Subdivisions with no water? Arizona groundwater being sold to benefit Saudi Arabia?
Who is in charge here? We are in a water crisis in the West, but the building doesn't stop. How does the law work?
What in the law is being done about future calamity?
From Arizona State University News Service: The Colorado River provides water for millions of acres of irrigation and some 40 million people in tribes and cities in Arizona, Nevada, New Mexico, Colorado, California, Wyoming, Utah and Mexico. But the literal wellspring of the Southwest region’s vitality is drying up, and fast.
We’re already in the second year of allocation cuts, which directs how much states can draw from the Colorado River, and deeper cuts are on the way. A “Tier 1 shortage” has already been declared, but the feds have recently indicated that a Tier 2 shortage may be declared by the end of this year, mandating larger cuts, especially to Arizona.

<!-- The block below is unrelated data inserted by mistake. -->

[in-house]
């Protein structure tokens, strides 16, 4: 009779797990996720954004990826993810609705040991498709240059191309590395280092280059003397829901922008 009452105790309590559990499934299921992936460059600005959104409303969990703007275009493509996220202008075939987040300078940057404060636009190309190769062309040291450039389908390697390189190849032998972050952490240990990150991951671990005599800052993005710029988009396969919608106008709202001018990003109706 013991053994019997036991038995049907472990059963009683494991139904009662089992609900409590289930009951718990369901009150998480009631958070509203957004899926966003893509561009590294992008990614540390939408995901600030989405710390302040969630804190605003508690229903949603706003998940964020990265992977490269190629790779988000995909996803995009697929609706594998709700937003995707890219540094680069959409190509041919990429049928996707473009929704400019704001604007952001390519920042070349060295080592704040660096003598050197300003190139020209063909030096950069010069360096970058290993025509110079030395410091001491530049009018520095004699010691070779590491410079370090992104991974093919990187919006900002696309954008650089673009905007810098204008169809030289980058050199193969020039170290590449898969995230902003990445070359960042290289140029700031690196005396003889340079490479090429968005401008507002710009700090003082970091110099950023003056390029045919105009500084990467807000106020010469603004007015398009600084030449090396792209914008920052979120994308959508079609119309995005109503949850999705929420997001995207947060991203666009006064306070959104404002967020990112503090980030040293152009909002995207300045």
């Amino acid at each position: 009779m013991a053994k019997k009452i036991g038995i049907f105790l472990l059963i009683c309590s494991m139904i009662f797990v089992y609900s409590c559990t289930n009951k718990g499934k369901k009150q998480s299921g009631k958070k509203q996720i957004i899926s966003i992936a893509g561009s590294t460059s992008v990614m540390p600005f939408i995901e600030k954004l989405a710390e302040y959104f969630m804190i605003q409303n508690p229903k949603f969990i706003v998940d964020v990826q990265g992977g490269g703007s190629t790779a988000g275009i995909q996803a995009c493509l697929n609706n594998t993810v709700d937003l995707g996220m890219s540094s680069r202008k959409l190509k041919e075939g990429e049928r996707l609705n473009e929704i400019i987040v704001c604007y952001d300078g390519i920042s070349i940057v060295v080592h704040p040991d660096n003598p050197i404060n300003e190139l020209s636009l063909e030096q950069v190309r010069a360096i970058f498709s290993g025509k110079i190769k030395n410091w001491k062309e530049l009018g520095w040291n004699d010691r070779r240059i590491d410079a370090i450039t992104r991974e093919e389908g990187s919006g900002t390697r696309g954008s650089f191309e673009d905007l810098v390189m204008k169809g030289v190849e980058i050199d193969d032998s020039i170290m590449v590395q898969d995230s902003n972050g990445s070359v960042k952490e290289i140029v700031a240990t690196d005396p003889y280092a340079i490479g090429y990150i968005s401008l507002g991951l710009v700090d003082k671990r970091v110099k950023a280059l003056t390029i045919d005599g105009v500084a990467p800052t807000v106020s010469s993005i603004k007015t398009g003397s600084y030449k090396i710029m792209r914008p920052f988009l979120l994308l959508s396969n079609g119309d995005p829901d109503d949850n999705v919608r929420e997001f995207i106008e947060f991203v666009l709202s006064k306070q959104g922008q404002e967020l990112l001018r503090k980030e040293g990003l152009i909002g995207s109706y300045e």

The Bureau of Reclamation has already asked basin states and tribes to give them suggestions for how to cut 2 million to 4 million more acre-feet of water consumption per year to keep the river’s largest storage reservoirs, Lake Mead and Lake Powell, from falling to dead pool and becoming unusable.
Time to talk agua. Bob's guest is Michele Van Quathem, a leading water lawyer.